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World Bank cuts 2016 global growth forecast to 2.4 per cent

By JT - Jun 08,2016 - Last updated at Jun 08,2016

AMMAN — The World Bank (WB) is downgrading its 2016 global growth forecast to 2.4 per cent from the 2.9 per cent pace projected in January. 

The move is due to sluggish growth in advanced economies, stubbornly low commodity prices, weak global trade and diminishing capital flows, according to a WB statement. 

According to the latest update of its Global Economic Prospects report, commodity-exporting emerging market and developing economies have struggled to adapt to lower prices for oil and other key commodities, and this accounts for half of the downward revision. 

Growth in these economies is projected to advance at a meager 0.4 per cent pace this year, a downward revision of 1.2 percentage points from the January outlook.

“This sluggish growth underscores why it’s critically important for countries to pursue policies that will boost economic growth and improve the lives of those living in extreme poverty,” said World Bank Group President Jim Yong Kim. 

“Economic growth remains the most important driver of poverty reduction, and that’s why we’re very concerned that growth is slowing sharply in commodity-exporting developing countries due to depressed commodity prices.”

Commodity-importing emerging markets and developing economies have been more resilient than exporters, although the benefits of lower prices for energy and other commodities have been slow to materialise, according to the report. 

These economies are forecast to expand at a 5.8 per cent rate in 2016, down modestly from the 5.9 per cent pace estimated for 2015, as low energy prices and the modest recovery in advanced economies support economic activity. 

Among major emerging market economies, China is forecast to grow at 6.7 per cent in 2016 after 6.9 per cent last year. India’s robust economic expansion is expected to hold steady at 7.6 per cent, while Brazil and Russia are projected to remain in deeper recessions than forecast in January. South Africa is forecast to grow at a 0.6 per cent rate in 2016, 0.8 of a percentage point more slowly than the January forecast.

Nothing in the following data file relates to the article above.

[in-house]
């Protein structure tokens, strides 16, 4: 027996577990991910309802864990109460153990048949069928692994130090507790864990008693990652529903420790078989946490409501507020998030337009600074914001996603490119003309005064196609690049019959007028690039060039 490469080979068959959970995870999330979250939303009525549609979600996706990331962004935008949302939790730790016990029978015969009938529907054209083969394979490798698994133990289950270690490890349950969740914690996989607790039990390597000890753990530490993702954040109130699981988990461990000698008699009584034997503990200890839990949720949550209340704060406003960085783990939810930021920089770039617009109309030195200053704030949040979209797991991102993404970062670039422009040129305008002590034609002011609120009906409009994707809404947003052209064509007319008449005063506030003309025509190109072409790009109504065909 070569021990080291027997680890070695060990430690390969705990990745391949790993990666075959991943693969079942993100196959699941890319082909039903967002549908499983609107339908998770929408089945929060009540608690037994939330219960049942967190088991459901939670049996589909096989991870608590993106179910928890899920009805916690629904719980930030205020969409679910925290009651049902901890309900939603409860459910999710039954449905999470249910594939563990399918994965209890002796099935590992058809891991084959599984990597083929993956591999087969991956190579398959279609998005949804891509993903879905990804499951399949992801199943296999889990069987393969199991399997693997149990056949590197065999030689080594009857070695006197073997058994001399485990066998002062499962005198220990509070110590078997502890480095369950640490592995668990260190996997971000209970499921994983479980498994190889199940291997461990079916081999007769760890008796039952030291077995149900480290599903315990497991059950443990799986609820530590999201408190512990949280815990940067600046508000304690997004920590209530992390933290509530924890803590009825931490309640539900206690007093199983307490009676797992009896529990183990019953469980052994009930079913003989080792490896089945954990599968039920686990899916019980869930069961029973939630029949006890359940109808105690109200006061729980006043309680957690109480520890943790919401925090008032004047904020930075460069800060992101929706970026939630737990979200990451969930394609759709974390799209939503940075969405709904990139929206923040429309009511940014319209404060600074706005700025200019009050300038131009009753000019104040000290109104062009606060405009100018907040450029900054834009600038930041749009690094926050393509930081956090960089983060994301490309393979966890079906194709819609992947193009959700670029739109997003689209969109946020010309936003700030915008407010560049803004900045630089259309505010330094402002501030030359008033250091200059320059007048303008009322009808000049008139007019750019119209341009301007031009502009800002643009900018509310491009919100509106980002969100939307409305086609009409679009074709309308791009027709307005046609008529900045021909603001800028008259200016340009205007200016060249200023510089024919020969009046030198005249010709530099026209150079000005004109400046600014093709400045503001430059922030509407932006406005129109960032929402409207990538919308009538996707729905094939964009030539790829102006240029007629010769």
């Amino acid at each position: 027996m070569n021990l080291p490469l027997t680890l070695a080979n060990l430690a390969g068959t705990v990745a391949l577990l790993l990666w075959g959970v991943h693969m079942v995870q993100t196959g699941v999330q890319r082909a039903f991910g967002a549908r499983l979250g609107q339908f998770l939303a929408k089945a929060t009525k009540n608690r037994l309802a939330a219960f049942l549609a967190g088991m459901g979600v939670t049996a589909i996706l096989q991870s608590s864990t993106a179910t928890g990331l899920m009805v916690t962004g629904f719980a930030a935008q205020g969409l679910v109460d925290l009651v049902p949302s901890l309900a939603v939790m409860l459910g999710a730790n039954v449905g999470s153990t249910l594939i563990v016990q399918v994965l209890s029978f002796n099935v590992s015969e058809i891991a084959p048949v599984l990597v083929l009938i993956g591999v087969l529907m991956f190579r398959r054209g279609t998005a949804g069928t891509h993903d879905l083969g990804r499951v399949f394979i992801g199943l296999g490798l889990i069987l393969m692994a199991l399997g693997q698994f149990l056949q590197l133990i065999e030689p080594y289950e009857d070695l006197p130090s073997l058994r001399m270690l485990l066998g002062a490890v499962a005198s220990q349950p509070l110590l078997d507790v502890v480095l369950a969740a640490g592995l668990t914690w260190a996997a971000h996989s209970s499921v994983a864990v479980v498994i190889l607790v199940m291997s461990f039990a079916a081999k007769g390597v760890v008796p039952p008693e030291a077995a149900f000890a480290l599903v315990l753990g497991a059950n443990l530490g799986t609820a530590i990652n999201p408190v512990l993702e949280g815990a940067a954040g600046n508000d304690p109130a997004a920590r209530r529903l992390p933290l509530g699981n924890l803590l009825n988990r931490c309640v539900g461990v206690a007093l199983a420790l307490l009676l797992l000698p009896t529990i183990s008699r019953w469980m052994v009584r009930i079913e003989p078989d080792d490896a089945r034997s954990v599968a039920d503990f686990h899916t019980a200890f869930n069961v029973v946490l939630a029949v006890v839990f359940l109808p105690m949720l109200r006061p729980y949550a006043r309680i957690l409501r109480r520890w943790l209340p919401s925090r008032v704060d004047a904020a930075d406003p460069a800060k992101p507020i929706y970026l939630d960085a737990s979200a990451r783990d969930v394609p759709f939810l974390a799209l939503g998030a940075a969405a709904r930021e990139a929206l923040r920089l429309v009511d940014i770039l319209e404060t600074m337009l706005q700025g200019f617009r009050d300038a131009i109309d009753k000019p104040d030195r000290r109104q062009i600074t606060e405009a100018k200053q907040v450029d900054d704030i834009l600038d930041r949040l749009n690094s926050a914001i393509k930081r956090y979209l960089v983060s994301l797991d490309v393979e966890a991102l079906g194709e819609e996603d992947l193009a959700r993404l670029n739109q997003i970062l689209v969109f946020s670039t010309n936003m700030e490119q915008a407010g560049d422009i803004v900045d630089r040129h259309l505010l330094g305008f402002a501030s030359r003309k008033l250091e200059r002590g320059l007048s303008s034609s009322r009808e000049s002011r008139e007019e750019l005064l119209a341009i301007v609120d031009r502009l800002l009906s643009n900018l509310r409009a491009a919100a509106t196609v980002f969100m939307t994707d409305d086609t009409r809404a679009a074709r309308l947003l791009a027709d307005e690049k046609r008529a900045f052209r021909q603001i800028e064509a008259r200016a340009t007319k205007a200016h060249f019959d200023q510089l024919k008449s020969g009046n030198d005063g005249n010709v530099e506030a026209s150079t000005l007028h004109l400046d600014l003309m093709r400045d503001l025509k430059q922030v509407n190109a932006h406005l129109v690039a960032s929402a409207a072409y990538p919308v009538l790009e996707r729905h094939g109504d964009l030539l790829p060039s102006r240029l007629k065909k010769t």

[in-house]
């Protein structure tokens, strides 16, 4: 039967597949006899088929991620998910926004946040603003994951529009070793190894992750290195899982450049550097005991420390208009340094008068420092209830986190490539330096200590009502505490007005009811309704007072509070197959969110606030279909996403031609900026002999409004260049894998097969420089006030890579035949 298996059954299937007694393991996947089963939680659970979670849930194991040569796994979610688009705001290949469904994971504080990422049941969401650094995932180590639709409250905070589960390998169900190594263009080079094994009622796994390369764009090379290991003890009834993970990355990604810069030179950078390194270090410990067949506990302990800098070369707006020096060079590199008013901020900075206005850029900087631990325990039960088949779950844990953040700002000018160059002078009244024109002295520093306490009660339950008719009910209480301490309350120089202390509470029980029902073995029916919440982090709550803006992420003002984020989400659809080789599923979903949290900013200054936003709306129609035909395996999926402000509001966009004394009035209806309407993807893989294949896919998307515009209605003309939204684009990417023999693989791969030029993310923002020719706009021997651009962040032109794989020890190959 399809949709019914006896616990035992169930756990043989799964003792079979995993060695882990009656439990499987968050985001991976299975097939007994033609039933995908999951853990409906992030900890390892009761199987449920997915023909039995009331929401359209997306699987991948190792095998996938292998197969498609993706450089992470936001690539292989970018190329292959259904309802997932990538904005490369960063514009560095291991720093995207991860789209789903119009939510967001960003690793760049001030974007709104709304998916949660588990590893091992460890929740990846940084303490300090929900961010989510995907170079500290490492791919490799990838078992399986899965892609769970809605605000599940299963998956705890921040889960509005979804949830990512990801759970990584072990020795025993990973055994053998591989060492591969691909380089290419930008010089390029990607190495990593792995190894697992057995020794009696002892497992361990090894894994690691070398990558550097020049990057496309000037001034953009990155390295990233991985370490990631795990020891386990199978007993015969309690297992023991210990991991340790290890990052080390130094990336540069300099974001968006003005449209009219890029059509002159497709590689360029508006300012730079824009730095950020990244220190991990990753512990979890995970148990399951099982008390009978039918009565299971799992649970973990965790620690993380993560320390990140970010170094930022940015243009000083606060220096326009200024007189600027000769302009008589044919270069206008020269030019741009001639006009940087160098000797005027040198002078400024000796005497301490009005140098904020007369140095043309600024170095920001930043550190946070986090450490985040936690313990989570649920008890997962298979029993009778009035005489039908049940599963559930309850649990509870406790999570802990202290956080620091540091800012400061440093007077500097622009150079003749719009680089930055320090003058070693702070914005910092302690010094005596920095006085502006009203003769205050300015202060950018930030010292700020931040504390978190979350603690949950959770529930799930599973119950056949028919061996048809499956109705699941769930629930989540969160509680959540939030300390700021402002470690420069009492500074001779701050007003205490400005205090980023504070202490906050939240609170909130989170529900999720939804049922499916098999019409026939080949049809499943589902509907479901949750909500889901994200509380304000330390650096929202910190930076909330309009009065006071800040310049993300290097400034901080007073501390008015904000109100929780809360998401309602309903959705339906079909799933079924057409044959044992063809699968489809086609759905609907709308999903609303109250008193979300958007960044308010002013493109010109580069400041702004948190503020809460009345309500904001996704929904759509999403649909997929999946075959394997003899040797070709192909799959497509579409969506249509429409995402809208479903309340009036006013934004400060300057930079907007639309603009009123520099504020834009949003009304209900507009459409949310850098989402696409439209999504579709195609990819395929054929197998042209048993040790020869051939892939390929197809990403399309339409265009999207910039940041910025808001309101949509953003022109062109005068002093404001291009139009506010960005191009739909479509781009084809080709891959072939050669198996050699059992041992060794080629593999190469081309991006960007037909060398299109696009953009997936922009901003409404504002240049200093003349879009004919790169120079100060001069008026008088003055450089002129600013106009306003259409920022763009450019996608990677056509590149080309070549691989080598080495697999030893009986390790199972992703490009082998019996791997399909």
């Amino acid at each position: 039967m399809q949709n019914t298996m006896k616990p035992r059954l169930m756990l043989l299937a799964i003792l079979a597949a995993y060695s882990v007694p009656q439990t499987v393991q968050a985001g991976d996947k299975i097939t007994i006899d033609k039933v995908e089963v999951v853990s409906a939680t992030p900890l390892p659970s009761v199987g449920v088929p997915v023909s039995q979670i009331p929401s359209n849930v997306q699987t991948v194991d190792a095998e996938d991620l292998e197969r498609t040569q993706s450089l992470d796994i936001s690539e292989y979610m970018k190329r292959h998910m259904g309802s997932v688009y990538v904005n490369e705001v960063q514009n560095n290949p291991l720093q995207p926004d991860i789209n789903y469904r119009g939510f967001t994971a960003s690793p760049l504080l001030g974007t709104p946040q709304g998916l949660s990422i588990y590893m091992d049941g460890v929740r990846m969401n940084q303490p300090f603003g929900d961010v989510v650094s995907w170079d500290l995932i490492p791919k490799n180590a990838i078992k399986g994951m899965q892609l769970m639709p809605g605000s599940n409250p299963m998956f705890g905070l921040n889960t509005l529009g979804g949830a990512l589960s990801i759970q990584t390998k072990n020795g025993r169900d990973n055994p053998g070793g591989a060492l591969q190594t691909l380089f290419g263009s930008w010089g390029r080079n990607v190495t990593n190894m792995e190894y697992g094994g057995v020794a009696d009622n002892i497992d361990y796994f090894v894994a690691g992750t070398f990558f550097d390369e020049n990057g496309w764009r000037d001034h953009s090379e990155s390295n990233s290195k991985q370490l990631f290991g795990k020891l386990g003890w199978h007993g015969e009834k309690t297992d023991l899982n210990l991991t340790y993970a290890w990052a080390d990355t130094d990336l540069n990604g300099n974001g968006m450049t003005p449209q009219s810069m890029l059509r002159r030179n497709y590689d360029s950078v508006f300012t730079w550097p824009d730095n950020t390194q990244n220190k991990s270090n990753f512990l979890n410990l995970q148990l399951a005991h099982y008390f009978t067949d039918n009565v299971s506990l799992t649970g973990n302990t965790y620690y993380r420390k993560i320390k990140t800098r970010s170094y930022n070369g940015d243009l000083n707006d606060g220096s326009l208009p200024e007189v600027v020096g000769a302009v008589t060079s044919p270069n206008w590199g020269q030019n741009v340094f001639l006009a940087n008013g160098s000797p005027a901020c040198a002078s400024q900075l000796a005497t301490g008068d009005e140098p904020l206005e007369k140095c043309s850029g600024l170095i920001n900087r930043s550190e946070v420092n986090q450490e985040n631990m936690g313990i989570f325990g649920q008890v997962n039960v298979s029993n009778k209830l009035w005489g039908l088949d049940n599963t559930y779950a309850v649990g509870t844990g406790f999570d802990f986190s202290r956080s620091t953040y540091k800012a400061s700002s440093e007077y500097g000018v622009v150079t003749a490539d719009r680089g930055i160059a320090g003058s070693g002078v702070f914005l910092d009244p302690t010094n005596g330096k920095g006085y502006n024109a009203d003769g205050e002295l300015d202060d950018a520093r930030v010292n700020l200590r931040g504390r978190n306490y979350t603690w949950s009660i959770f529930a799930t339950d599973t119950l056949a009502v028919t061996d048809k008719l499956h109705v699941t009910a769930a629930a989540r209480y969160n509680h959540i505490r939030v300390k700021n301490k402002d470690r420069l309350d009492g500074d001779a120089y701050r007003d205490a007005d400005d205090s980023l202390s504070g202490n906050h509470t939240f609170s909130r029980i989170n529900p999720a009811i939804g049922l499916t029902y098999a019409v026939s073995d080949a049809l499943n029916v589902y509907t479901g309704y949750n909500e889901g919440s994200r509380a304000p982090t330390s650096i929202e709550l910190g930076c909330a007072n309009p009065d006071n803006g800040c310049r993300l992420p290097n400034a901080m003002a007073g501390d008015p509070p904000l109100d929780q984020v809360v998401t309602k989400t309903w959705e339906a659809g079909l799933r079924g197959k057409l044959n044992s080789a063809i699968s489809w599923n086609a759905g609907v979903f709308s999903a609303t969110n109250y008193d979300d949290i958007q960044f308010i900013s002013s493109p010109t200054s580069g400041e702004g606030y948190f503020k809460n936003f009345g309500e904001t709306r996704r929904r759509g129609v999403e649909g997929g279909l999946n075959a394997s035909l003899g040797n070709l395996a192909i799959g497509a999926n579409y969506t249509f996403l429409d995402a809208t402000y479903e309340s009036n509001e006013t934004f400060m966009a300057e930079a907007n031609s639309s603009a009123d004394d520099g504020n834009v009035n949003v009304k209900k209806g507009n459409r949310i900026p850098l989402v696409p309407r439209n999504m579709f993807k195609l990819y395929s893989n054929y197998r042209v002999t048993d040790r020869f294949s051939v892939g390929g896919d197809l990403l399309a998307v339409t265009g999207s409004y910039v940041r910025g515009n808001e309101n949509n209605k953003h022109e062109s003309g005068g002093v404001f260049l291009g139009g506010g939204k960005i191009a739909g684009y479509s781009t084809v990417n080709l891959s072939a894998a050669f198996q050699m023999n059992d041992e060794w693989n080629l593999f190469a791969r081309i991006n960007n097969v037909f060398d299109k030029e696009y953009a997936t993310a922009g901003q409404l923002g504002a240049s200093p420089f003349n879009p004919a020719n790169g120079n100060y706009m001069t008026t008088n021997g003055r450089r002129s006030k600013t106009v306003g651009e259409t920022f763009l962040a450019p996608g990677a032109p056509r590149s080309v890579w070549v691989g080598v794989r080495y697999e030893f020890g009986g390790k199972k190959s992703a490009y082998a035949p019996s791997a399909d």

A significant increase in private sector credit — fueled by an era of low interest rates and, more recently, rising financing needs — raise potential risks for several emerging market and developing economies, the report revealed. 

 “As advanced economies struggle to gain traction, most economies in South and East Asia are growing solidly, as are commodity-importing emerging economies around the world,” World Bank Chief Economist and Senior Vice President Kaushik Basu said.  

“However, one development that bears caution is the rapid rise of private debt in several emerging and developing economies. In the wake of a borrowing boom, it is not uncommon to find non-performing bank loans, as a share of gross loans, to quadruple.”

In an environment of anaemic growth, the global economy faces pronounced risks, including a further slowdown in major emerging markets, sharp changes in financial market sentiment, stagnation in advanced economies, a longer-than-expected period of low commodity prices, geopolitical risks in different parts of the world, and concerns about the effectiveness of monetary policy in spurring stronger growth. 

 Growth in the Middle East and North Africa region is forecast to pick up slightly to 2.9 per cent in 2016, 1.1 percentage points less than expected in the January outlook.

The downward revision comes as oil prices are expected to track lower for the year, at an average of $41 per barrel.

The main reason for the slight improvement in regional growth in 2016 is an expected strong recovery in Iran, following the lifting of sanctions in January. 

 

An envisaged upturn in average oil prices in 2017 is projected to support a recovery in regional growth to 3.5 per cent in 2017.

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The Jordanian policy makers should inject aggressive economic policies for Jordan to offset the effects caused by advanced global economies.

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